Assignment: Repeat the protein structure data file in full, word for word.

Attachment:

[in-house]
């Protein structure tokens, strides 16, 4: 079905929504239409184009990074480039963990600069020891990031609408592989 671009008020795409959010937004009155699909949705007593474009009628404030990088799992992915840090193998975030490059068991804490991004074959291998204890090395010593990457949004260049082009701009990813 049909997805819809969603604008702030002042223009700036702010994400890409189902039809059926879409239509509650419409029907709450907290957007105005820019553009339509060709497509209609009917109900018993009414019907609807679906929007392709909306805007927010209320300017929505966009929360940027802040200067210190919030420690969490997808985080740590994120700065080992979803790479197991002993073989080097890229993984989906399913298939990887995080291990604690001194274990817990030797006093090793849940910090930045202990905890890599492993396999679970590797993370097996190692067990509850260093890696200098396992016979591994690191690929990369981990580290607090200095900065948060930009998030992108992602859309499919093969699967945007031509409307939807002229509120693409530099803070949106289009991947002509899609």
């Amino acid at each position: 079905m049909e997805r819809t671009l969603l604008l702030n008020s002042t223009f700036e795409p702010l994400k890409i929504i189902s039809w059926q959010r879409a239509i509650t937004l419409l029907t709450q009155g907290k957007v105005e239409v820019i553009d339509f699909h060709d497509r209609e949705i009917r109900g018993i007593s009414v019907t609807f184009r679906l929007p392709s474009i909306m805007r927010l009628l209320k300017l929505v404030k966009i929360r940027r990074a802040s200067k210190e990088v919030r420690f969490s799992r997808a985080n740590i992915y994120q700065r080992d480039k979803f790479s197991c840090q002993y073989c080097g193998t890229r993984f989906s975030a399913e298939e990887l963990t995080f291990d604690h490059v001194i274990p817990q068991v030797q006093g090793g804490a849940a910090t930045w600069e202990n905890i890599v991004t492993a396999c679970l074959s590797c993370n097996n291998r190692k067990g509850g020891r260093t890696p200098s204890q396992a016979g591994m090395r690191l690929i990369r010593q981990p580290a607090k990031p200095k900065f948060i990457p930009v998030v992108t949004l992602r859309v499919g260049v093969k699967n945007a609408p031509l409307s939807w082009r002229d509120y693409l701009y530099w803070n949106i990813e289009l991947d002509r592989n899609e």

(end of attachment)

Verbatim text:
[in-house]
């Protein structure tokens, strides 16, 4: 079905929504239409184009990074480039963990600069020891990031609408592989 671009008020795409959010937004009155699909949705007593474009009628404030990088799992992915840090193998975030490059068991804490991004074959291998204890090395010593990457949004260049082009701009990813 049909997805819809969603604008702030002042223009700036702010994400890409189902039809059926879409239509509650419409029907709450907290957007105005820019553009339509060709497509209609009917109900018993009414019907609807679906929007392709909306805007927010209320300017929505966009929360940027802040200067210190919030420690969490997808985080740590994120700065080992979803790479197991002993073989080097890229993984989906399913298939990887995080291990604690001194274990817990030797006093090793849940910090930045202990905890890599492993396999679970590797993370097996190692067990509850260093890696200098396992016979591994690191690929990369981990580290607090200095900065948060930009998030992108992602859309499919093969699967945007031509409307939807002229509120693409530099803070949106289009991947002509899609």
């Amino acid at each position: 079905m049909e997805r819809t671009l969603l604008l702030n008020s002042t223009f700036e795409p702010l994400k890409i929504i189902s039809w059926q959010r879409a239509i509650t937004l419409l029907t709450q009155g907290k957007v105005e239409v820019i553009d339509f699909h060709d497509r209609e949705i009917r109900g018993i007593s009414v019907t609807f184009r679906l929007p392709s474009i909306m805007r927010l009628l209320k300017l929505v404030k966009i929360r940027r990074a802040s200067k210190e990088v919030r420690f969490s799992r997808a985080n740590i992915y994120q700065r080992d480039k979803f790479s197991c840090q002993y073989c080097g193998t890229r993984f989906s975030a399913e298939e990887l963990t995080f291990d604690h490059v001194i274990p817990q068991v030797q006093g090793g804490a849940a910090t930045w600069e202990n905890i890599v991004t492993a396999c679970l074959s590797c993370n097996n291998r190692k067990g509850g020891r260093t890696p200098s204890q396992a016979g591994m090395r690191l690929i990369r010593q981990p580290a607090k990031p200095k900065f948060i990457p930009v998030v992108t949004l992602r859309v499919g260049v093969k699967n945007a609408p031509l409307s939807w082009r002229d509120y693409l701009y530099w803070n949106i990813e289009l991947d002509r592989n899609e």